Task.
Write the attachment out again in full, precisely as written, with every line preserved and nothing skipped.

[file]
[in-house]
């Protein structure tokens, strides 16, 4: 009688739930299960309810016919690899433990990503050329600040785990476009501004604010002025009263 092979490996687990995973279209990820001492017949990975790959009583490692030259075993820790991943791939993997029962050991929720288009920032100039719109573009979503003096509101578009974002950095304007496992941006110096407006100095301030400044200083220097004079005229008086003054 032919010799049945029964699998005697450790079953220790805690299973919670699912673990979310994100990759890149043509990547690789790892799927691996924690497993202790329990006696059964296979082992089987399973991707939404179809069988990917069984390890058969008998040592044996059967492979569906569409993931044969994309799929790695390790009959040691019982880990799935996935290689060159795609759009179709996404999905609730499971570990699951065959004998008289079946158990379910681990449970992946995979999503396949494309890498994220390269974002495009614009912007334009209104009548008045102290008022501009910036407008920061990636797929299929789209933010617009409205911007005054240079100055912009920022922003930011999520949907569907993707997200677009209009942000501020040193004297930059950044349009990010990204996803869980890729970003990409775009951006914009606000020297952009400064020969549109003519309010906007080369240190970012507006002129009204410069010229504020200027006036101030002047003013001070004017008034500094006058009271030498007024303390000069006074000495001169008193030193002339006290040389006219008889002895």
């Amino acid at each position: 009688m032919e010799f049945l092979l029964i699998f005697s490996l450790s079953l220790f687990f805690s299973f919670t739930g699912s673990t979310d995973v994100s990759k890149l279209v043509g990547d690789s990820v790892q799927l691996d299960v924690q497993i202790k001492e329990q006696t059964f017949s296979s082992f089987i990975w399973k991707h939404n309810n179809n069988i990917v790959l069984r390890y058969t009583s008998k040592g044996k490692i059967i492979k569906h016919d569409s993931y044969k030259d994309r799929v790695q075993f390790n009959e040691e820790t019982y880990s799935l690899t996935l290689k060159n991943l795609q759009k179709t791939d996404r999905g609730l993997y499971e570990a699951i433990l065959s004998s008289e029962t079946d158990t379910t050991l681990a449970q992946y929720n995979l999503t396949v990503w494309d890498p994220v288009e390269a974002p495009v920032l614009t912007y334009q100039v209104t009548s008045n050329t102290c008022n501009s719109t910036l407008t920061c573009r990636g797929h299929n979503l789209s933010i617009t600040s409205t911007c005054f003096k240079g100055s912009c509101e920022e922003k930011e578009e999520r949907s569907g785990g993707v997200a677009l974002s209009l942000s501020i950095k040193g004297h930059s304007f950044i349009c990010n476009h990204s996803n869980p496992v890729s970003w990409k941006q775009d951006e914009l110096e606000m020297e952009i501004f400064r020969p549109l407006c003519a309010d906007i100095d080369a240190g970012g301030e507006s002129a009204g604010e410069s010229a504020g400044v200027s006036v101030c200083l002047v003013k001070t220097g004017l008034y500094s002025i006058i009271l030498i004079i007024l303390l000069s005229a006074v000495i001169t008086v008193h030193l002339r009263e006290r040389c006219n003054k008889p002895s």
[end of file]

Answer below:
[in-house]
């Protein structure tokens, strides 16, 4: 009688739930299960309810016919690899433990990503050329600040785990476009501004604010002025009263 092979490996687990995973279209990820001492017949990975790959009583490692030259075993820790991943791939993997029962050991929720288009920032100039719109573009979503003096509101578009974002950095304007496992941006110096407006100095301030400044200083220097004079005229008086003054 032919010799049945029964699998005697450790079953220790805690299973919670699912673990979310994100990759890149043509990547690789790892799927691996924690497993202790329990006696059964296979082992089987399973991707939404179809069988990917069984390890058969008998040592044996059967492979569906569409993931044969994309799929790695390790009959040691019982880990799935996935290689060159795609759009179709996404999905609730499971570990699951065959004998008289079946158990379910681990449970992946995979999503396949494309890498994220390269974002495009614009912007334009209104009548008045102290008022501009910036407008920061990636797929299929789209933010617009409205911007005054240079100055912009920022922003930011999520949907569907993707997200677009209009942000501020040193004297930059950044349009990010990204996803869980890729970003990409775009951006914009606000020297952009400064020969549109003519309010906007080369240190970012507006002129009204410069010229504020200027006036101030002047003013001070004017008034500094006058009271030498007024303390000069006074000495001169008193030193002339006290040389006219008889002895």
């Amino acid at each position: 009688m032919e010799f049945l092979l029964i699998f005697s490996l450790s079953l220790f687990f805690s299973f919670t739930g699912s673990t979310d995973v994100s990759k890149l279209v043509g990547d690789s990820v790892q799927l691996d299960v924690q497993i202790k001492e329990q006696t059964f017949s296979s082992f089987i990975w399973k991707h939404n309810n179809n069988i990917v790959l069984r390890y058969t009583s008998k040592g044996k490692i059967i492979k569906h016919d569409s993931y044969k030259d994309r799929v790695q075993f390790n009959e040691e820790t019982y880990s799935l690899t996935l290689k060159n991943l795609q759009k179709t791939d996404r999905g609730l993997y499971e570990a699951i433990l065959s004998s008289e029962t079946d158990t379910t050991l681990a449970q992946y929720n995979l999503t396949v990503w494309d890498p994220v288009e390269a974002p495009v920032l614009t912007y334009q100039v209104t009548s008045n050329t102290c008022n501009s719109t910036l407008t920061c573009r990636g797929h299929n979503l789209s933010i617009t600040s409205t911007c005054f003096k240079g100055s912009c509101e920022e922003k930011e578009e999520r949907s569907g785990g993707v997200a677009l974002s209009l942000s501020i950095k040193g004297h930059s304007f950044i349009c990010n476009h990204s996803n869980p496992v890729s970003w990409k941006q775009d951006e914009l110096e606000m020297e952009i501004f400064r020969p549109l407006c003519a309010d906007i100095d080369a240190g970012g301030e507006s002129a009204g604010e410069s010229a504020g400044v200027s006036v101030c200083l002047v003013k001070t220097g004017l008034y500094s002025i006058i009271l030498i004079i007024l303390l000069s005229a006074v000495i001169t008086v008193h030193l002339r009263e006290r040389c006219n003054k008889p002895s």